It’s important not to rely solely on repellents for behavior modification. As stated on Harbor’s Dog Repellent page, repellents are not a substitute for actively training a dog. Used correctly as a supplementary tool, repellents can aid the training process. But dog owners still need to put in the work of teaching and rewarding desired habits.

Safe Use

It is important to exercise caution when making and using homemade dog repellent sprays. Proper ventilation should be ensured, as the fumes from some ingredients can be strong. Test any spray on a small area of skin before widespread use to check for any negative reactions. Keep all repellents securely out of reach from children.

As noted in “Dog Pepper Spray” (https://www.sabrered.com/protector-dog-sprays), repellents containing capsicum or pepper spray “are Humane, effective, and all-natural” but care should still be taken with their use. The maximum strength allowed by the EPA should provide effective repelling power for dogs, but be aware these sprays can cause irritation if mishandled.

When using any commercial repellent like those sold by PetSafe (https://www.amazon.com/Safe-Dog-Repellent/s?k=Safe+Dog+Repellent), be sure to read and follow all safety instructions provided. As with the homemade varieties, store commercial repellents securely out of reach of pets and children.

When to Avoid Use

While dog repellents can be an effective training tool, there are some important precautions to take. Most importantly, avoid using dog repellents in areas where food is prepared or consumed. The strong smells can transfer to food, making it unpalatable. Repellents should also never be sprayed directly onto a dog’s body. The ingredients may be formulated for external use, but direct contact increases the risk of irritation. Instead, spray repellents near objects the dog is trying to access or along the perimeter of an area you want to keep them out of. By following these common sense guidelines, dog repellents can be used safely and humanely.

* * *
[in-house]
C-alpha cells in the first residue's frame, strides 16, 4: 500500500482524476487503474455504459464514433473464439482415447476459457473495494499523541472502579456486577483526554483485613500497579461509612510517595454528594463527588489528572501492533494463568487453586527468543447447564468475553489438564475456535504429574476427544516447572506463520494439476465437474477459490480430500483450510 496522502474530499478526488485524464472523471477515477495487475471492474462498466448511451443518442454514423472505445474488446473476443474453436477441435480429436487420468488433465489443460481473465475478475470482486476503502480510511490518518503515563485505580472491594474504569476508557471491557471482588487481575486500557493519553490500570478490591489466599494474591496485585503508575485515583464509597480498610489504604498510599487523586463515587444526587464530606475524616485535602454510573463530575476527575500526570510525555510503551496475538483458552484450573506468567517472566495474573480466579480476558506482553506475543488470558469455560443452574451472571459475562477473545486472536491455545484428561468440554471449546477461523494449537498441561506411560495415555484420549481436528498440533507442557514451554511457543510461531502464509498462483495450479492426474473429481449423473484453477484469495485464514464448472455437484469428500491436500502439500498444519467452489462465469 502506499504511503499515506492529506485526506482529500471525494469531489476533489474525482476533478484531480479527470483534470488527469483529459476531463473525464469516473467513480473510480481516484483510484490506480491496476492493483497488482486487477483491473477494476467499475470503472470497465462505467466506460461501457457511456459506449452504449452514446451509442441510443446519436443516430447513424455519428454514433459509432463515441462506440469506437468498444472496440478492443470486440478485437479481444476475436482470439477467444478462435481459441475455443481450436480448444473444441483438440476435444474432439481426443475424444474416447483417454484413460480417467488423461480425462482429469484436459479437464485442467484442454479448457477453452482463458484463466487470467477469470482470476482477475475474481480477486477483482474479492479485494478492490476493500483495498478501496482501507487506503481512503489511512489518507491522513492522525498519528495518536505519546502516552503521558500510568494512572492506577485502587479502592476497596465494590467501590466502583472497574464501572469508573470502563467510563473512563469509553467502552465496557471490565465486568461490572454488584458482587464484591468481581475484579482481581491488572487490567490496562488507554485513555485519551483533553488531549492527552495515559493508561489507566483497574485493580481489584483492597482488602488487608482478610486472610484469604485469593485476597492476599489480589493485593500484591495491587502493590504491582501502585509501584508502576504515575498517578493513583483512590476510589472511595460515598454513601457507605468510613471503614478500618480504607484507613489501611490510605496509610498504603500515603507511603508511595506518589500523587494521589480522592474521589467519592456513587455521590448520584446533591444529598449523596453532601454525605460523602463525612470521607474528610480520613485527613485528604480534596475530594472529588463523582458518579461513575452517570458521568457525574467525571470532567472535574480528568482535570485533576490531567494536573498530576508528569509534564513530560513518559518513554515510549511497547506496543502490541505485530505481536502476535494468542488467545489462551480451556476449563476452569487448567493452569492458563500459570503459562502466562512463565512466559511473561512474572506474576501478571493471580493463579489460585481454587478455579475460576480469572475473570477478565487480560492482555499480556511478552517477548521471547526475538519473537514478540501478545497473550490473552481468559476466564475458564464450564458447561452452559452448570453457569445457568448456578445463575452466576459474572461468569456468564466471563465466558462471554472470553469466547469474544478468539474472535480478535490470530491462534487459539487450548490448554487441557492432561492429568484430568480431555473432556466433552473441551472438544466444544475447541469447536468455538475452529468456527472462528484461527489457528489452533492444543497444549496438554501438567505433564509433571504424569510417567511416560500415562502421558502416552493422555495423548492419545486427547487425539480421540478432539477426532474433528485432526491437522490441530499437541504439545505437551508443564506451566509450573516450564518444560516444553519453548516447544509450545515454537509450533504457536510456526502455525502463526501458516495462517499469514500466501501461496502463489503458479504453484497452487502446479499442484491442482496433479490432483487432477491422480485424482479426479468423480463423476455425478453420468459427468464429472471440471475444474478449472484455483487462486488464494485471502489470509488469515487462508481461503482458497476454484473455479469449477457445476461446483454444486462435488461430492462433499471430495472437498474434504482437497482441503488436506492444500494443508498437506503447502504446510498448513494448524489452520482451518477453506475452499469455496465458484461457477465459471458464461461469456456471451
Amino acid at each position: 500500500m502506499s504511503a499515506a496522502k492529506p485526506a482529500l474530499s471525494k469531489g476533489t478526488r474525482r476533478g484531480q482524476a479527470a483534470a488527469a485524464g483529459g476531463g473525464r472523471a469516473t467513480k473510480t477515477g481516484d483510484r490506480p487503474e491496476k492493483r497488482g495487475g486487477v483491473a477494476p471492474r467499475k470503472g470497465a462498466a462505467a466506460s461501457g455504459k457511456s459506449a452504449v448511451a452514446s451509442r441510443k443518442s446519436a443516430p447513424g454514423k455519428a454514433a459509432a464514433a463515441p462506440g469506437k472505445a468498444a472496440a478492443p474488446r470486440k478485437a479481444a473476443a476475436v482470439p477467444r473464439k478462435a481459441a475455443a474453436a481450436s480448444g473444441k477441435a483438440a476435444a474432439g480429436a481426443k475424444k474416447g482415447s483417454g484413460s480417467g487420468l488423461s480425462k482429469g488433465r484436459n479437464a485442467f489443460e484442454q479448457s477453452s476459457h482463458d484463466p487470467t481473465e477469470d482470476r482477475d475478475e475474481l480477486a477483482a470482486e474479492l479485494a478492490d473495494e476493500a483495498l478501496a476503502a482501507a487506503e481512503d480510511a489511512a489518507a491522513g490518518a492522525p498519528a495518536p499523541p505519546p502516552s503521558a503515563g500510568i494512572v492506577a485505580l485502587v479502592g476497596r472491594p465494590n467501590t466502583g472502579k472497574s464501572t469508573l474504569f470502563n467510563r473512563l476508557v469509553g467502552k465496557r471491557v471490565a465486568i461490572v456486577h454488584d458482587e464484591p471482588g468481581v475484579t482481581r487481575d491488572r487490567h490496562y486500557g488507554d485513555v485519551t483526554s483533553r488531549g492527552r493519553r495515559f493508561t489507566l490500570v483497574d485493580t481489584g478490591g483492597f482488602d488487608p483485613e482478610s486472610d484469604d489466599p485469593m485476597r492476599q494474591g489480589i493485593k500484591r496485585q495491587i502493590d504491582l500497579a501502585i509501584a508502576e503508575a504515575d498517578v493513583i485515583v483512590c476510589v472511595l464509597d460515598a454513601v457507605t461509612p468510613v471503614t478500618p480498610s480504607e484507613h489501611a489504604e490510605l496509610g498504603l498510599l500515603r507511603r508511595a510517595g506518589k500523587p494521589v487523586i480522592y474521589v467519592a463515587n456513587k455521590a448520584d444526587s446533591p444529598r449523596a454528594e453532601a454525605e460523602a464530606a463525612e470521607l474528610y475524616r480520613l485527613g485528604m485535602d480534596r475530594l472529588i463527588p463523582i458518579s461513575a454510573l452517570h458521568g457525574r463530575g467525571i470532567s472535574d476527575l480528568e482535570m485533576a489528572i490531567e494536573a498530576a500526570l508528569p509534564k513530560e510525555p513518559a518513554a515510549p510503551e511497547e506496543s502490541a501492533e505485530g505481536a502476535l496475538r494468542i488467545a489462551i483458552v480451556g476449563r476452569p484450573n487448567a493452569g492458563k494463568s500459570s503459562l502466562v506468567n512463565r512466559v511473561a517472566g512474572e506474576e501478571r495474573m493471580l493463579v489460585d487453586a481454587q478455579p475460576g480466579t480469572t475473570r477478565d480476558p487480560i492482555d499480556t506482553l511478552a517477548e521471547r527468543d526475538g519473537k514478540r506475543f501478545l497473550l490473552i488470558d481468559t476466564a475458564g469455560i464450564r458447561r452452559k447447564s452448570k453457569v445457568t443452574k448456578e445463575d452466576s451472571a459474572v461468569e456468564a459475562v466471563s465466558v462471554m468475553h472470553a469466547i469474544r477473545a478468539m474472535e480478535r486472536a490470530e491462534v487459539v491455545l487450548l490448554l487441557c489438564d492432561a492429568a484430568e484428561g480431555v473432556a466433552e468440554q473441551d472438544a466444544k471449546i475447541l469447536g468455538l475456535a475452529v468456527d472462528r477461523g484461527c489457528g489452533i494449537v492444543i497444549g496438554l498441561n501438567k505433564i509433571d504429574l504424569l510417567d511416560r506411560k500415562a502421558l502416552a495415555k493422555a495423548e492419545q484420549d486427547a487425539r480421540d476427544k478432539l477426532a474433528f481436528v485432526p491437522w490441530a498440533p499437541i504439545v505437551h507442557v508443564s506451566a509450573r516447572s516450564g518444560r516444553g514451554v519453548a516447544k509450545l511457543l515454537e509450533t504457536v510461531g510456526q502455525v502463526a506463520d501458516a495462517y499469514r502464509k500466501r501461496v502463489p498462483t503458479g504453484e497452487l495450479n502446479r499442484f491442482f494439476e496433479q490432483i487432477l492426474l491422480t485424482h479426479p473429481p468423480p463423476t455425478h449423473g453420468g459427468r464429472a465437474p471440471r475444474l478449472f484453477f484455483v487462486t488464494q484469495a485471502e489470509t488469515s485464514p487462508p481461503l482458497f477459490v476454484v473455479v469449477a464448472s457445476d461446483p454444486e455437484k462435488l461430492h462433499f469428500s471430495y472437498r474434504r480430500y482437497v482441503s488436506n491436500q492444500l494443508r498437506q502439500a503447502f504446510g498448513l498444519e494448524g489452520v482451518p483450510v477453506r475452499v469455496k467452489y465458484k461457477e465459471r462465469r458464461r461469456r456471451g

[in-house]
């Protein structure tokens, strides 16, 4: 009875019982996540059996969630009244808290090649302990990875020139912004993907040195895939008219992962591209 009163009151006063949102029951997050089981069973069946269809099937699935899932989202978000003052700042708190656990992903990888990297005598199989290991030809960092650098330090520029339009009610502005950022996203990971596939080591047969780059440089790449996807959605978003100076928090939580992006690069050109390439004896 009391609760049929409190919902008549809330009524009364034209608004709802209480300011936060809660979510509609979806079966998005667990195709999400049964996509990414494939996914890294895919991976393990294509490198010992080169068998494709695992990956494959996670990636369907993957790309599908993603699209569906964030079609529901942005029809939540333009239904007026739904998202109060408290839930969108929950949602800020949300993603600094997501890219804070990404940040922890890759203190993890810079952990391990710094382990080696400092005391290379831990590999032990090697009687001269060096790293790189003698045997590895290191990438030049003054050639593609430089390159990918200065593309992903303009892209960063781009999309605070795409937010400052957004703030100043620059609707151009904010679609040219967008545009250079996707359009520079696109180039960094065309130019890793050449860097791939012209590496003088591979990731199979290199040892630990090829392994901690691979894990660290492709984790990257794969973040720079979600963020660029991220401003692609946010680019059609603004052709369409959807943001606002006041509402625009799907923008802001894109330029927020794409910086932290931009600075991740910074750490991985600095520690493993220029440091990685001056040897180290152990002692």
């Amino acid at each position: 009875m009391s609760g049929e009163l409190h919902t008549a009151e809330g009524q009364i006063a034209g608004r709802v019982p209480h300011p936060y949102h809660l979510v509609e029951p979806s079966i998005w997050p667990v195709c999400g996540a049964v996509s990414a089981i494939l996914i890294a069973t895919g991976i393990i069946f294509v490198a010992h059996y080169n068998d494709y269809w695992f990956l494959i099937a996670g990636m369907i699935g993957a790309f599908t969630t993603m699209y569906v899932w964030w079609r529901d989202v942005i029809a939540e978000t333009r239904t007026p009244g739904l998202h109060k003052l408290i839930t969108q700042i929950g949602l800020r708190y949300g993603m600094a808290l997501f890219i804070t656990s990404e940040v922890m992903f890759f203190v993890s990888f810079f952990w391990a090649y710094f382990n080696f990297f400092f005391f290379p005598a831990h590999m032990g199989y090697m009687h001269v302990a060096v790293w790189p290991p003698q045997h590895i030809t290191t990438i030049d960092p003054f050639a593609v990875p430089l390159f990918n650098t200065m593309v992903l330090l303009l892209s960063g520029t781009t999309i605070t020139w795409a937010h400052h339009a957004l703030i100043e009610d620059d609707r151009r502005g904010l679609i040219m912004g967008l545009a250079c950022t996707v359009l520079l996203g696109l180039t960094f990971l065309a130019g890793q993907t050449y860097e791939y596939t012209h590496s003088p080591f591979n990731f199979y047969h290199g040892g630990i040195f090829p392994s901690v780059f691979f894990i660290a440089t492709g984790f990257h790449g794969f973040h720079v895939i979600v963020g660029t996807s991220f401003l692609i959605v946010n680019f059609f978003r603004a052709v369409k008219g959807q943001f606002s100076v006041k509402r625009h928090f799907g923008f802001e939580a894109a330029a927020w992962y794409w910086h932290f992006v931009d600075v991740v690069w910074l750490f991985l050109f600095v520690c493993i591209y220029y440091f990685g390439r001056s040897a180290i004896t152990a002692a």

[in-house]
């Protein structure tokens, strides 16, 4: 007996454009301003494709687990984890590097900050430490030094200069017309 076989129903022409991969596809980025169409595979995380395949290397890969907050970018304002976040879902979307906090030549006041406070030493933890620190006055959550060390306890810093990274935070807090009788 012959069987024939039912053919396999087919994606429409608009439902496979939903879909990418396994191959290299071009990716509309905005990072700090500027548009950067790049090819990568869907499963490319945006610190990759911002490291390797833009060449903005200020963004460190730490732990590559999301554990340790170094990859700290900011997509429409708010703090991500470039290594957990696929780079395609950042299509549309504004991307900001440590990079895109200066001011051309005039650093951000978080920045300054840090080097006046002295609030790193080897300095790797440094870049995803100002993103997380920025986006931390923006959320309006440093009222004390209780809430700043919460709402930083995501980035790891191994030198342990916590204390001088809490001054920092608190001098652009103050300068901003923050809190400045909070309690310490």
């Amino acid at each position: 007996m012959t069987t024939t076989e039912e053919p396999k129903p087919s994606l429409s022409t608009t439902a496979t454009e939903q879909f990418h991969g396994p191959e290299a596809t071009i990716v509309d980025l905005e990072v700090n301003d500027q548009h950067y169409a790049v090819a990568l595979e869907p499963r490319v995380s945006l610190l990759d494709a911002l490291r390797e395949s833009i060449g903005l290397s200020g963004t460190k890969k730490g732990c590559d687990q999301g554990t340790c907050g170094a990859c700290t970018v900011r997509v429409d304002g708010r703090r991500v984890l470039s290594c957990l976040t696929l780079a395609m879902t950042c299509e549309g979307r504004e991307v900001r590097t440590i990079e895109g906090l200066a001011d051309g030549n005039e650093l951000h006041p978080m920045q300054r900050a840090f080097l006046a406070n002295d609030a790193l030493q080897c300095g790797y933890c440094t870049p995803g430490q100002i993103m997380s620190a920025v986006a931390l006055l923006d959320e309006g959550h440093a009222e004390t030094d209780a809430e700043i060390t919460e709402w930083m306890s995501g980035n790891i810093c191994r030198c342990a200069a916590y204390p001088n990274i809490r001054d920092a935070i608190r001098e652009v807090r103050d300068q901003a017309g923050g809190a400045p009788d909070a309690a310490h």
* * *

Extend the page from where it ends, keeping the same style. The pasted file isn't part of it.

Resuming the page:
Summary

When used properly, dog repellents can be an effective way to deter aggressive dogs or ward off threatening encounters. However, they should only be used as a last resort when all other avoidance strategies have failed. Some key points to keep in mind when using dog repellents:

  • Read all instructions and precautions before using any dog repellent product.
  • Aim spray repellents only at the dog’s face/eyes/nose, not its body.
  • Consider an air horn or loud noise as a safer alternative to deter dogs from a distance.
  • Never use dog repellents on puppies or non-aggressive dogs.
  • Evaluate the situation carefully before deploying any repellent, and use good judgment.

Dog repellents can provide a critical last line of defense against threatening encounters. However, they should be used judiciously, sparingly, and only when truly needed for protection. With proper caution and care, dog repellents can be an effective deterrent.